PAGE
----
Danvers receives $8.4 M federal grant
By Cathryn Keefe O’Harefirstname.lastname@example.org
Thu Oct 29, 2009
Danvers - Danvers will receive $8.4 million in federal stimulus money to help fund a $16 million upgrade of its municipal electric grid, Town Manager Wayne Marquis said Tuesday evening.
“We’ve had some wonderful news,” he said enthusiastically about the Smart Grid Investment Grant Award that the town applied for some months ago without any definite idea of when the awards would be made. “We had not idea it was coming now,” he added.
President Barack Obama announced on Tuesday a total of $3.4 billion in awards across the country, including the allotment to Danvers of $8,476,800. (See the government press release and specific awards atwww.energy.gov/news2009/8216.htm.)
According to the U.S. Dept. of Energy, the Smart Grid Investment Grant Awards “will create tens of thousands of jobs, and consumers in 49 states will benefit from these investments in a stronger, more reliable grid.”
Massachusetts senators John Kerry and Paul Kirk were quick to issue a press release praising the president for awarding grants to three Massachusetts towns and three Massachusetts companies, which include, besides Danvers Electric, Marblehead Municipal Light ($1.3 million), West Tisbury’s Vineyard Energy Project ($787,000), Honeywell International in Danvers ($11.4 million), NSTAR Electric in Norfolk ($10 million) and ISO New England in Holyoke ($3.7 million).
“These investments will make our electricity delivery system more efficient, give us more control over power surges and reduce the amount of energy we use,” said Sen. Kerry. “I’m grateful that the Obama Administration recognizes the benefits of investing in these projects.”
“I commend the president for this major initiative,” said Sen. Kirk. “Smart grid technology is the future of American energy.”
Danvers Electric Light personnel had come to the Board of Selectmen in April to explain a proposal for 13,000 new electric meters to accommodate all utility consumers. The meters would be read from a centralized computer system. That centralized computer would eventually be able to tell customers about their specific electric usage, so that they could take advantage of lower rates in low-demand times, Public Works Director David Lane explained at the time.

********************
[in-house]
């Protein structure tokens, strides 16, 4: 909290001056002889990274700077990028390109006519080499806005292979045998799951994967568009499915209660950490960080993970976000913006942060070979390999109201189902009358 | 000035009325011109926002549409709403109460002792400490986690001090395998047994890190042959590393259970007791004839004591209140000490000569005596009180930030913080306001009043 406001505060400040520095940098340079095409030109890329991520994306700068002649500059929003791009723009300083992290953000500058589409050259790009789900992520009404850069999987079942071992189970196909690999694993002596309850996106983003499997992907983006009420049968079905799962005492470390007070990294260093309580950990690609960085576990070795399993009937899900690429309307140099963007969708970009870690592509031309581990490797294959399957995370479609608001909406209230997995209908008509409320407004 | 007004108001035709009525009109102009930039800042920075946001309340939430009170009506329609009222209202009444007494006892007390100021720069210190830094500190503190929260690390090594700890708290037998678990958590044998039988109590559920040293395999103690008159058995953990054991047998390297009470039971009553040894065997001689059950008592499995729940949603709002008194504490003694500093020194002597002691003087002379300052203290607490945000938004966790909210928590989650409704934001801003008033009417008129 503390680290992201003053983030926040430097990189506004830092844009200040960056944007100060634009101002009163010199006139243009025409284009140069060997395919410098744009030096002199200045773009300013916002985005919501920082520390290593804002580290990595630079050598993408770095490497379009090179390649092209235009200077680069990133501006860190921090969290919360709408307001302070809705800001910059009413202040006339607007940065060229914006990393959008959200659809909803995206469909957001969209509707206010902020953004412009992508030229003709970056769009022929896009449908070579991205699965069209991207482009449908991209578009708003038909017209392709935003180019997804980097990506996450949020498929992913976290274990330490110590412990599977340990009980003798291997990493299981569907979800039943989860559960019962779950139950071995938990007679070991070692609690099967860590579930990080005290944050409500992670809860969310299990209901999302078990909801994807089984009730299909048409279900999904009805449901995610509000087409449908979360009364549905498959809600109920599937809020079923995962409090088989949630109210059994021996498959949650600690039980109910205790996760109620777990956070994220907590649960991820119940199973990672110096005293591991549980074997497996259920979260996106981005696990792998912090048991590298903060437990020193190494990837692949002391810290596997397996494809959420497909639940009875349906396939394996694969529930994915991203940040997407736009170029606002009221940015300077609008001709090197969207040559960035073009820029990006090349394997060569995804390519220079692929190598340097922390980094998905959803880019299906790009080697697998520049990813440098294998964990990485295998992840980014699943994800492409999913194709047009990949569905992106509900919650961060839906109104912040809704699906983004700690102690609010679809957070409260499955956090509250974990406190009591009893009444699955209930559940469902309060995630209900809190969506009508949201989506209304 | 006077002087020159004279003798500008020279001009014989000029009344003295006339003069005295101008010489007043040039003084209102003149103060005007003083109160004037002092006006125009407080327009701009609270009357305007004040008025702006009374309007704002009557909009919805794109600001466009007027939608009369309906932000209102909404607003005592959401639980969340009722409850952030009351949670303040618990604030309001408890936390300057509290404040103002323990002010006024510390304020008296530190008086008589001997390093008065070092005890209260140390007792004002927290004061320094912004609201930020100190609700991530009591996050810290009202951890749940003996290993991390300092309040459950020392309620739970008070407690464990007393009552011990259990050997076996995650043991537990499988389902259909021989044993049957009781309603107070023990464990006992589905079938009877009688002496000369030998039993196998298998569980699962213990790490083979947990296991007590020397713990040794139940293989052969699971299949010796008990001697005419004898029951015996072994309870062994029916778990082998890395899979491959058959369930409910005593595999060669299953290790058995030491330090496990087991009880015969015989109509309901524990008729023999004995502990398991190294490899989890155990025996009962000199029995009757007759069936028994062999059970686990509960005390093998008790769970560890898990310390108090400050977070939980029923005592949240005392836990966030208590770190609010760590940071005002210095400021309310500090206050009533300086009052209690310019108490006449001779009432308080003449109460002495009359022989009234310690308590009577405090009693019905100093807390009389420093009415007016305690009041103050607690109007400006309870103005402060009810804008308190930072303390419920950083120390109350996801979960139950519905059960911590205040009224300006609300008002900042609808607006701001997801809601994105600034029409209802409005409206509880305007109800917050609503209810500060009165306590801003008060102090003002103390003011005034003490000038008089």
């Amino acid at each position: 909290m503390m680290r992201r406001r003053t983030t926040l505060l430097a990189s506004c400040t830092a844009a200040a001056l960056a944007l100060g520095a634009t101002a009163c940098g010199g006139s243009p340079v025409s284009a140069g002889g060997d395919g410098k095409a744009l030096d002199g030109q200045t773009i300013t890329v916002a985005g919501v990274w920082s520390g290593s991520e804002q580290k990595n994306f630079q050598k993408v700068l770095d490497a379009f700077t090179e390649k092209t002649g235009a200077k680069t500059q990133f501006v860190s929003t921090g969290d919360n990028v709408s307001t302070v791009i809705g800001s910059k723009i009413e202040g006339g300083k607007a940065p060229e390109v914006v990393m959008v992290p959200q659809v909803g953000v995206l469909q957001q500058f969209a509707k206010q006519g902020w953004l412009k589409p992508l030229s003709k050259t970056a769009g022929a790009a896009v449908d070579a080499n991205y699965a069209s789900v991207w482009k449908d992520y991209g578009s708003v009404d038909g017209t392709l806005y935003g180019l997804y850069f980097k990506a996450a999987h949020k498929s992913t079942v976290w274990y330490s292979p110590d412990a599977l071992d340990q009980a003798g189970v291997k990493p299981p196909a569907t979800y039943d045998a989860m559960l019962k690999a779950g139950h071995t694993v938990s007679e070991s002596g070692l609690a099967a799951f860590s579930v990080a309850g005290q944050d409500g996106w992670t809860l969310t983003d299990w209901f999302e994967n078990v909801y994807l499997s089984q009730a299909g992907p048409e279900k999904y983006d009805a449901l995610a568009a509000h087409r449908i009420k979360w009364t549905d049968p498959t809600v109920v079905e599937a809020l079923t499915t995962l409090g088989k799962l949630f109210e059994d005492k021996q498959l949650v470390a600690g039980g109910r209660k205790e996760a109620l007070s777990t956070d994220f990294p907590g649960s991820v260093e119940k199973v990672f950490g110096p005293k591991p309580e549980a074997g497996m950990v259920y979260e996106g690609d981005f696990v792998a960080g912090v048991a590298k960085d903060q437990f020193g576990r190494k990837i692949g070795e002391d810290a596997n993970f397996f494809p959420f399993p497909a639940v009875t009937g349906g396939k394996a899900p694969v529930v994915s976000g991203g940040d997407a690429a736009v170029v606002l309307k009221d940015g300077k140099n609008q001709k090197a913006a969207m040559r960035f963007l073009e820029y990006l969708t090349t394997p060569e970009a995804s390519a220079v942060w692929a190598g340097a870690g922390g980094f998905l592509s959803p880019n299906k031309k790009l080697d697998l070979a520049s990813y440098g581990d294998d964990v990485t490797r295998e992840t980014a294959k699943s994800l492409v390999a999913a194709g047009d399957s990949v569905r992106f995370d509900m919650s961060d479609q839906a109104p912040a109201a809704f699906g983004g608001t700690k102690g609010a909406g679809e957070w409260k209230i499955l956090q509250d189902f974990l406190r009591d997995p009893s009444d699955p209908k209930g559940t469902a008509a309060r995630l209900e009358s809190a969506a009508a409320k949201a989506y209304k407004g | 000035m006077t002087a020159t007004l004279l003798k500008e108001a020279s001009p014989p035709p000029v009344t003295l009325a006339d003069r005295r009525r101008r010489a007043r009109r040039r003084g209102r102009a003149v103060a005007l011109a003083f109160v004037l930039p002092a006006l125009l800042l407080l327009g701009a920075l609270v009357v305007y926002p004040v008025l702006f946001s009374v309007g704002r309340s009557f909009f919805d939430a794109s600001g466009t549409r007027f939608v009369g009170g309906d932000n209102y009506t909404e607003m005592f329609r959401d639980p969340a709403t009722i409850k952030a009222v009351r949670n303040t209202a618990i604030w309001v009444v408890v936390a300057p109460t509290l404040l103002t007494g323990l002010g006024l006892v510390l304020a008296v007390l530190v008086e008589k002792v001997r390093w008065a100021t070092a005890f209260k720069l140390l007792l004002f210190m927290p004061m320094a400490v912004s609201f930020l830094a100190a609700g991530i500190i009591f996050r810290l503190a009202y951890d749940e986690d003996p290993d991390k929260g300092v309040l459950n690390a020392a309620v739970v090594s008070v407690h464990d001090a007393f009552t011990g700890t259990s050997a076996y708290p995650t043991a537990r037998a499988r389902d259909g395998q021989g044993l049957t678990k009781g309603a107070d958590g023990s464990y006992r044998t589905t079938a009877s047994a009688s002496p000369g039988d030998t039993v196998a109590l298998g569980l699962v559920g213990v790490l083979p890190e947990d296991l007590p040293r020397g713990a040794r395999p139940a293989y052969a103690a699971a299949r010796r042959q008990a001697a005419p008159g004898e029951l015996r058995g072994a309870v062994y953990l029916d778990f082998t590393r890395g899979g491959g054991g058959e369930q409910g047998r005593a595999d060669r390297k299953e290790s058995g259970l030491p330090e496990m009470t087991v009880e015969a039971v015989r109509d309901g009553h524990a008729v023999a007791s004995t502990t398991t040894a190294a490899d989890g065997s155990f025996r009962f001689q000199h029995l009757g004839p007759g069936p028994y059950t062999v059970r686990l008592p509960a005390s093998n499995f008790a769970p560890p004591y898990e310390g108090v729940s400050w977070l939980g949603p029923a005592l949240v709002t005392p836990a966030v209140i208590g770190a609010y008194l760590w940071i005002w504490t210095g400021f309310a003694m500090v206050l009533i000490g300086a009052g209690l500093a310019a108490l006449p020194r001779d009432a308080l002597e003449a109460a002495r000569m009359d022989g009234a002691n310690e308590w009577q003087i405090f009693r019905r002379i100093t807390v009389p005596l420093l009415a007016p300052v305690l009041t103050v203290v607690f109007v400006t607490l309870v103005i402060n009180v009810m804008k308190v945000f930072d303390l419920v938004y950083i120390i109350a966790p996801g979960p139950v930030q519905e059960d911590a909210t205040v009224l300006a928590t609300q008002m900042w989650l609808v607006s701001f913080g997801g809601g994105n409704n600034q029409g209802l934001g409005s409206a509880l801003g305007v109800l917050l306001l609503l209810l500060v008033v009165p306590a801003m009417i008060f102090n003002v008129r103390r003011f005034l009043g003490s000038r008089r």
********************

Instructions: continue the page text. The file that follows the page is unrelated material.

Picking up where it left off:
With the new federal funds estimated to pay half of the $16.9 million project, the techno-savvy Danvers resident could have the ability to take charge of their own electric use within four years or so, said Marquis on Tuesday.
Besides the new meters talked about in April, the plan also includes technology that will allow the Electric Division to see outages in the system precisely and reroute power from other areas quickly, said Marquis.
The grant does not include replacing the water meters with the planned computerized, centralized metering system, as presented in April. The town will pay for that aspect, Marquis continued. The original plan called for using money from the water and sewer capital reserve accounts, which are accrued by putting aside 3 to 5 percent of total operational income each year, Lane said at the time.
The U.S. Dept. of Energy explained that the grants will provide 850 sensors to cover all of the U.S. electric grid; these will prevent minor disruptions anywhere across the U.S. from “cascading” into a major outage.
The Energy Department also stated that utility managers must rely on customers to tell them if there are energy outages now; the upgrades will alert them immediately to problems so that major outages can be prevented.
Customers won’t necessarily know when the new meters and “smart” system take effect, unless they choose to, because the transition will be so seamless, said Marquis. Then, with good information, customers can make choices that will save them more money.
Even if they choose to remain passive about the new technology, the consumers will save money, because the town’s Electric Division will save money; with the ability to see when it can reduce the amount of energy it is supplying, it will reduce its costs. And, that translates to savings for the consumers.
“Everybody comes out a winner,” Marquis said.
He credited DPW Director Lane, Electric Utility Director Coleen O’Brien-Pitts, Director of Engineering Operations for the Electric Division Hamid Jaffari, Electric Division engineer Martha Duffield, and Town Accountant Leonard Marshall, among others, for the successful grant application. Now, the town will meet with state and federal representatives to learn the rules and benchmark reporting requirements of the grant process.
“It’s certainly a happy day for us,” Marquis concluded.
The Electric Division announced separately that it is increasing its use of hydroelectric power from 2.48 percent to 5.13 percent, in an effort to go “green.”
While good for the earth, “green” is also more expensive than fossil fuel energy. Therefore, the town is teaming up with 15 other communities to get power from the Worumbo Hydro-Electric Project on the Androscogin River in Lisbon Falls, Maine, according to information from the Electric Division.
It will have no effect on the electric rates, while reducing the town’s carbon footprint and increasing its “green” portfolio.